• Absolutely! I totally agree. It’s pretty great when you can finally get to that point, because it makes writing so much easier and more exciting and fun 🙂 It really is about spending time with them, and once you’ve gotten to know them, they just become second nature, so you don’t have to spend time thinking about “Would they do this?” or “Would they react like that?” you just know. Thanks for commenting 🙂


  2. This is essentially how I write my stories. I imagine a character, first and foremost. I try to get into his or her head, see things they way they would see them. Then I add in details. What’s the world like? What things move or inspire them within that world. What would Joe think if the guy sitting across from him were fidgeting; would he think the man was nervous, scared? Would he think the man was crazy? Would he think the man was about to do something dangerous? The way Joe thinks directly builds his character, his traits and foibles.


    • Absolutely 🙂 I usually start with a world or concept first, but the voices are a crucial part to develop in the beginning, otherwise there’s no real story! Getting inside their head and learning how they see the world is the most important part. Exactly 🙂


  3. Definitely true, as others have agreed. The eye colour and ankle tattoo questionnaires really didn’t help me a great deal either. I think the best thing that helped for me get into each character’s head was to ask: what is this character’s problem, and what is their proposed solution for it? Then you just look for what could go wrong between the two. Happy writing!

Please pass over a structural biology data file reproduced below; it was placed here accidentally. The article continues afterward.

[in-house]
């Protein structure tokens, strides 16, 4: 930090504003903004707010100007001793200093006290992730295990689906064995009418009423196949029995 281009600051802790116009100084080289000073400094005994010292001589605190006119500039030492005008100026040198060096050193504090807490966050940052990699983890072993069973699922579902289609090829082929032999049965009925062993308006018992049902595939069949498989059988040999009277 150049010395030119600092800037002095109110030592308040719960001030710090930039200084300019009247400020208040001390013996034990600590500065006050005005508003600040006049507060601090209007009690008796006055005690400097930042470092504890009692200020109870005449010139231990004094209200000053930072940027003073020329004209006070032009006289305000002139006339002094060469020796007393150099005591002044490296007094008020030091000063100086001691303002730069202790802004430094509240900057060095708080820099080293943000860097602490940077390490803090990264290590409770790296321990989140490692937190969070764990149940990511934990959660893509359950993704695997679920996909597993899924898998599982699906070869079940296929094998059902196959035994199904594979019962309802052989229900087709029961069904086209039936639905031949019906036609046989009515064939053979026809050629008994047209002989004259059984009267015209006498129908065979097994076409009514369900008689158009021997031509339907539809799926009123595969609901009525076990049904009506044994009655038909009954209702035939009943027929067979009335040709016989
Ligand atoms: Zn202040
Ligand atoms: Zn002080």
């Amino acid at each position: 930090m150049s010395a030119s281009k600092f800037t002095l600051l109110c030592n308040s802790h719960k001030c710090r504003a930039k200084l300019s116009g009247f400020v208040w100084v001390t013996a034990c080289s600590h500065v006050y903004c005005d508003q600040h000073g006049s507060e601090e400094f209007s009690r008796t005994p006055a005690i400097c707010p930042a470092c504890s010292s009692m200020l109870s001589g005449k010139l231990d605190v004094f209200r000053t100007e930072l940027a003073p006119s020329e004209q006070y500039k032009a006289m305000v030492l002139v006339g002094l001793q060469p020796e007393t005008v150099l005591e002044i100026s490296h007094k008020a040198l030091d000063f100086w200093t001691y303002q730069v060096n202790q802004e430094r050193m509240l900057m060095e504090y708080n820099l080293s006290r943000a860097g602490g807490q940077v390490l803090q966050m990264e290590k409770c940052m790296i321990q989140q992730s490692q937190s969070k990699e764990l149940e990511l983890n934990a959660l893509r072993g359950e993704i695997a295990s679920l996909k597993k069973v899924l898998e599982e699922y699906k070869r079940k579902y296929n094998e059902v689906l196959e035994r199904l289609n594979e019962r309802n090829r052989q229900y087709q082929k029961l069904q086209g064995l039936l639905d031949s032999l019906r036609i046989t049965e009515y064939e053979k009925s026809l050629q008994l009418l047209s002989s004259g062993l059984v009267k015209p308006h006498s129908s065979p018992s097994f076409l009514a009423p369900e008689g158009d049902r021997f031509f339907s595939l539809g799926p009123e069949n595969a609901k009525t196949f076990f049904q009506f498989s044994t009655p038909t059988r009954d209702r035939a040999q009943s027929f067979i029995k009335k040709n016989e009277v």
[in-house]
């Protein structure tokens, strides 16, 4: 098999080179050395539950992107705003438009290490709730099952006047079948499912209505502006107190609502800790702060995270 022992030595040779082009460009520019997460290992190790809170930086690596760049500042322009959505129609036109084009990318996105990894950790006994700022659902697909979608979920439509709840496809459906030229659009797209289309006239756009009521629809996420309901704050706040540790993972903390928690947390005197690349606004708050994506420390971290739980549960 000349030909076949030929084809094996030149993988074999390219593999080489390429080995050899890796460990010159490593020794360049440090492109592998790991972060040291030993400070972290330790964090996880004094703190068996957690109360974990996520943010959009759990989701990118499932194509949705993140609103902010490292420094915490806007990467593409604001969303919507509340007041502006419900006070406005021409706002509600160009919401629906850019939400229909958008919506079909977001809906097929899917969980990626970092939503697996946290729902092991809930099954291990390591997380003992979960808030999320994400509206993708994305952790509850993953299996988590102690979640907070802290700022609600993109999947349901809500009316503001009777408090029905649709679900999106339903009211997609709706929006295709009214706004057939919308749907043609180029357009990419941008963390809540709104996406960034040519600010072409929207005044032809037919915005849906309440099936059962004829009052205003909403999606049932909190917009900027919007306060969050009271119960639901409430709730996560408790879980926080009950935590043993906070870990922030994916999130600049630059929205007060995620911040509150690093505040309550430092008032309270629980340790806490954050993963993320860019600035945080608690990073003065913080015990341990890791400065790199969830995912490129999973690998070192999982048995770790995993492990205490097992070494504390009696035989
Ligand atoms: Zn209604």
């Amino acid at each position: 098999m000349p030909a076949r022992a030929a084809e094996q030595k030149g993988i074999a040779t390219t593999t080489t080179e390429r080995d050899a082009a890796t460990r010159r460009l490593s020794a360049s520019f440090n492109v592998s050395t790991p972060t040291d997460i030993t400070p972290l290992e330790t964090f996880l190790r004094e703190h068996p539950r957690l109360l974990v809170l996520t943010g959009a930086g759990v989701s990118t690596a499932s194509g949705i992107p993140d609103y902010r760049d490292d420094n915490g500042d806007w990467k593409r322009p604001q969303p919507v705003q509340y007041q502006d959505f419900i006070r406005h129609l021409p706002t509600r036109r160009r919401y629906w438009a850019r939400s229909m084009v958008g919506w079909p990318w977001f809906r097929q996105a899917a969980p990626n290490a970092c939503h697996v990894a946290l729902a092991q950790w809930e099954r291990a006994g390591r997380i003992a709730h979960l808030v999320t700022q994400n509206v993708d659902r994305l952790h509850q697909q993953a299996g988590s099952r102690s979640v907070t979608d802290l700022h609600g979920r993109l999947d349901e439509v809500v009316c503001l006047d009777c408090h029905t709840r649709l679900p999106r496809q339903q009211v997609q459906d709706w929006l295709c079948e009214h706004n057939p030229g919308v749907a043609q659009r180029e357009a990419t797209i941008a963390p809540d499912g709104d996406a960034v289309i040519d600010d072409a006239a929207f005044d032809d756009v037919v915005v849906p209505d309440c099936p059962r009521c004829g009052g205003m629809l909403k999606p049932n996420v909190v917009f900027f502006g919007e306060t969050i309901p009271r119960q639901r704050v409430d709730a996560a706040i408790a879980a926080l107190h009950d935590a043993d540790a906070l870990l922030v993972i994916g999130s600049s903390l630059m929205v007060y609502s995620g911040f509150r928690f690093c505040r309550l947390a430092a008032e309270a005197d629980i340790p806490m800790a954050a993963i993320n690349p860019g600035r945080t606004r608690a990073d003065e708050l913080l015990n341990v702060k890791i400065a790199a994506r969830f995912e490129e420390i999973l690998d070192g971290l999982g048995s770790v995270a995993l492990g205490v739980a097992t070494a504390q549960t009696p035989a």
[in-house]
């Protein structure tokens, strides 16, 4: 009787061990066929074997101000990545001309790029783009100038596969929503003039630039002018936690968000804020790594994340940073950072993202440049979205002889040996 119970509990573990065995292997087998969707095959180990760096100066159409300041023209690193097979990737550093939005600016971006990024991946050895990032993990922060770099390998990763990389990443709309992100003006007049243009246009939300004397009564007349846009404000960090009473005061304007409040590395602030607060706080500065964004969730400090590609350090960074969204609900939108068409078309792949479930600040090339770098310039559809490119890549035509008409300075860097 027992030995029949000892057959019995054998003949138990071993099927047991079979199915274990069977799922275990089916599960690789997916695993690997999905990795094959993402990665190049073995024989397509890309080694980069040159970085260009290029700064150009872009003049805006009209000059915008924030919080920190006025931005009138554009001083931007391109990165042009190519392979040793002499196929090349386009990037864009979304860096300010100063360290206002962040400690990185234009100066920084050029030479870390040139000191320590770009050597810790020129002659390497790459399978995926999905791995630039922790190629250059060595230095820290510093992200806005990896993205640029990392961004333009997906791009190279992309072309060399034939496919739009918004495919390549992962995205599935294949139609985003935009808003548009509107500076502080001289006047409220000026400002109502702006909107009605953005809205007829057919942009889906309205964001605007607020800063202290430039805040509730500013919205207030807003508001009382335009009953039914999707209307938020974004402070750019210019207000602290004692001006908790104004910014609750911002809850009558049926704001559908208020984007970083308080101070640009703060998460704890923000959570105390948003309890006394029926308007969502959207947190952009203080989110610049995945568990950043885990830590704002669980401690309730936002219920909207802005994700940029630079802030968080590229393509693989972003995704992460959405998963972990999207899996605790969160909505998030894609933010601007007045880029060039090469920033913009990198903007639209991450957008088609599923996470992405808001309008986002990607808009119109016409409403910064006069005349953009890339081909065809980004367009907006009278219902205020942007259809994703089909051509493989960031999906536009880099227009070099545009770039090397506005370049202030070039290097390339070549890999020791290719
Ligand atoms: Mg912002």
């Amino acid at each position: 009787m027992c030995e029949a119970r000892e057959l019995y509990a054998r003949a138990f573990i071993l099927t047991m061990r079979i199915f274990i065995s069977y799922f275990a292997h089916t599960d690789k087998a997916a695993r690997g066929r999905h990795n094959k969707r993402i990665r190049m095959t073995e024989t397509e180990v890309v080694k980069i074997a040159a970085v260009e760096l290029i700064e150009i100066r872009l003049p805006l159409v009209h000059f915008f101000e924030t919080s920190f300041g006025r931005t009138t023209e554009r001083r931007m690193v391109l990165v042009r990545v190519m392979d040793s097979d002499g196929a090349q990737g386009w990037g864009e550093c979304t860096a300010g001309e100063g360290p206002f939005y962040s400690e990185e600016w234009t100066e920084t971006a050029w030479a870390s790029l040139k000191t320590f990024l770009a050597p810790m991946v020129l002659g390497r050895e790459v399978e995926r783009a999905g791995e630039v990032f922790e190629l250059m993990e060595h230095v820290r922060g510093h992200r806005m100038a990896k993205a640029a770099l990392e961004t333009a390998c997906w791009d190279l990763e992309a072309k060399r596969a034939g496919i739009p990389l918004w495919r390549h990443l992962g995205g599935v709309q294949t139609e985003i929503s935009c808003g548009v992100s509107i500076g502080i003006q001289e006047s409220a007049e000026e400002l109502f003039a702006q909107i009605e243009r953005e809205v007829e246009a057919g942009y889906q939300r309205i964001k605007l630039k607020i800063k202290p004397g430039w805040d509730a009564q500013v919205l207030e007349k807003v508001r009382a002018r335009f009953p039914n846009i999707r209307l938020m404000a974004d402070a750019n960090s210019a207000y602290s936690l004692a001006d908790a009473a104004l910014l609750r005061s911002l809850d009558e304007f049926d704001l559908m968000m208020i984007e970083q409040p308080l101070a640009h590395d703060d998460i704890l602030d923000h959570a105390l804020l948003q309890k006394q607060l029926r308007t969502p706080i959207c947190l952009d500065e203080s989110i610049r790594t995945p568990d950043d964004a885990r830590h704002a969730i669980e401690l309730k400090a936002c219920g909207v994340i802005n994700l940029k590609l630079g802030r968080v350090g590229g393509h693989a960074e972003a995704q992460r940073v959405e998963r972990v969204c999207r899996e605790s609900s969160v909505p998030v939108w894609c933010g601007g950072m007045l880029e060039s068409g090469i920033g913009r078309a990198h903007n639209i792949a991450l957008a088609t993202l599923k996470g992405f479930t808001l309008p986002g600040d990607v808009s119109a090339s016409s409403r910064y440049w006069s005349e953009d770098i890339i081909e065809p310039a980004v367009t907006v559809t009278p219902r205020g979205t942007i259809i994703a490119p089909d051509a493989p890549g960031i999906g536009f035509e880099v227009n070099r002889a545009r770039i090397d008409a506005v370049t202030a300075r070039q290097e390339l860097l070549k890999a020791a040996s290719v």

• They can be a good starting point, but I don’t personally think they add true depth. I think it’s much more helpful like you said to see how they would handle certain situations, and write it out, and learn about them through that. Thank you 🙂

      Liked by 1 person

  4. This is absolutely true! I have a similar process when I start fleshing out characters, I always begin with a rough outline and go deeper from there. It’s literally like making a new friend, and to be completely honest, sometimes I forget that my characters aren’t actually alive (it’s secretly my personal mission to find real-life people who remind me of my characters) 😛


  5. I love how you’ve written this–it’s so perfectly true. I can try and make character sheets, but however much I try, they’re not what make the character. The true, good characters, are those that I just wake up and have in my head one day–I love those little voices in my head. And if we had to check in to mental hospitals when they heard voices in their heads, we’d have a whole country just for writers’ mental asylums!

    – Sabrina


  6. The character I am writing now has been locked away for a couple of years under my bed , and now he seems to have become a bit pissed at me for leaving him stranded. He’ll, come around though and tow the line after I show him how nasty my pen can be when I recap the last ten years of his life.


  7. Pingback: Two Voices in My Head | Coffee. Write. Repeat.